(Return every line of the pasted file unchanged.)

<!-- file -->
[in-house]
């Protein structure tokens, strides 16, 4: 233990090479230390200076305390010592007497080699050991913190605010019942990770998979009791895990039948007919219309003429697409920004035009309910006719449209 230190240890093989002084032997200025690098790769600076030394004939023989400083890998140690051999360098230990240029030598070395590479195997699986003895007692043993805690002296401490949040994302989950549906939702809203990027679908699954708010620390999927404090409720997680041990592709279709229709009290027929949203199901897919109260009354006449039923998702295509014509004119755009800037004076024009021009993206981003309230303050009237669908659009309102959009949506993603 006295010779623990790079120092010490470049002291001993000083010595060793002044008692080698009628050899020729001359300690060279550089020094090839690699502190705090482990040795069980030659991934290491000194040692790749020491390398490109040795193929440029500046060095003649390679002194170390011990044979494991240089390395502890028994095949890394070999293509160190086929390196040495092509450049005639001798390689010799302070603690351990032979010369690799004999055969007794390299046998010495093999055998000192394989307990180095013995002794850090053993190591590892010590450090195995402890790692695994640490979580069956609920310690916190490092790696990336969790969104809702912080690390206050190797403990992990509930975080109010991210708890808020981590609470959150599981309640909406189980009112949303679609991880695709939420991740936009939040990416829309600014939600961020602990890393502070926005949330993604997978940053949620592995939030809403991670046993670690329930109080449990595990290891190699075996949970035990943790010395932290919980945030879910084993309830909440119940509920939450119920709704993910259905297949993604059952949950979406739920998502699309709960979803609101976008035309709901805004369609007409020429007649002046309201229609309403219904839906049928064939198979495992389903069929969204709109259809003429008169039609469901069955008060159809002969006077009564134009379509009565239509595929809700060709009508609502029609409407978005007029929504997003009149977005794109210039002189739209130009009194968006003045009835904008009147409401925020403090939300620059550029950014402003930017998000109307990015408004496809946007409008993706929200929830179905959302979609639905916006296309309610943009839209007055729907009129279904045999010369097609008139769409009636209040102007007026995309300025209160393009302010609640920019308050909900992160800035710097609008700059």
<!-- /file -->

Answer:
[in-house]
């Protein structure tokens, strides 16, 4: 233990090479230390200076305390010592007497080699050991913190605010019942990770998979009791895990039948007919219309003429697409920004035009309910006719449209 230190240890093989002084032997200025690098790769600076030394004939023989400083890998140690051999360098230990240029030598070395590479195997699986003895007692043993805690002296401490949040994302989950549906939702809203990027679908699954708010620390999927404090409720997680041990592709279709229709009290027929949203199901897919109260009354006449039923998702295509014509004119755009800037004076024009021009993206981003309230303050009237669908659009309102959009949506993603 006295010779623990790079120092010490470049002291001993000083010595060793002044008692080698009628050899020729001359300690060279550089020094090839690699502190705090482990040795069980030659991934290491000194040692790749020491390398490109040795193929440029500046060095003649390679002194170390011990044979494991240089390395502890028994095949890394070999293509160190086929390196040495092509450049005639001798390689010799302070603690351990032979010369690799004999055969007794390299046998010495093999055998000192394989307990180095013995002794850090053993190591590892010590450090195995402890790692695994640490979580069956609920310690916190490092790696990336969790969104809702912080690390206050190797403990992990509930975080109010991210708890808020981590609470959150599981309640909406189980009112949303679609991880695709939420991740936009939040990416829309600014939600961020602990890393502070926005949330993604997978940053949620592995939030809403991670046993670690329930109080449990595990290891190699075996949970035990943790010395932290919980945030879910084993309830909440119940509920939450119920709704993910259905297949993604059952949950979406739920998502699309709960979803609101976008035309709901805004369609007409020429007649002046309201229609309403219904839906049928064939198979495992389903069929969204709109259809003429008169039609469901069955008060159809002969006077009564134009379509009565239509595929809700060709009508609502029609409407978005007029929504997003009149977005794109210039002189739209130009009194968006003045009835904008009147409401925020403090939300620059550029950014402003930017998000109307990015408004496809946007409008993706929200929830179905959302979609639905916006296309309610943009839209007055729907009129279904045999010369097609008139769409009636209040102007007026995309300025209160393009302010609640920019308050909900992160800035710097609008700059």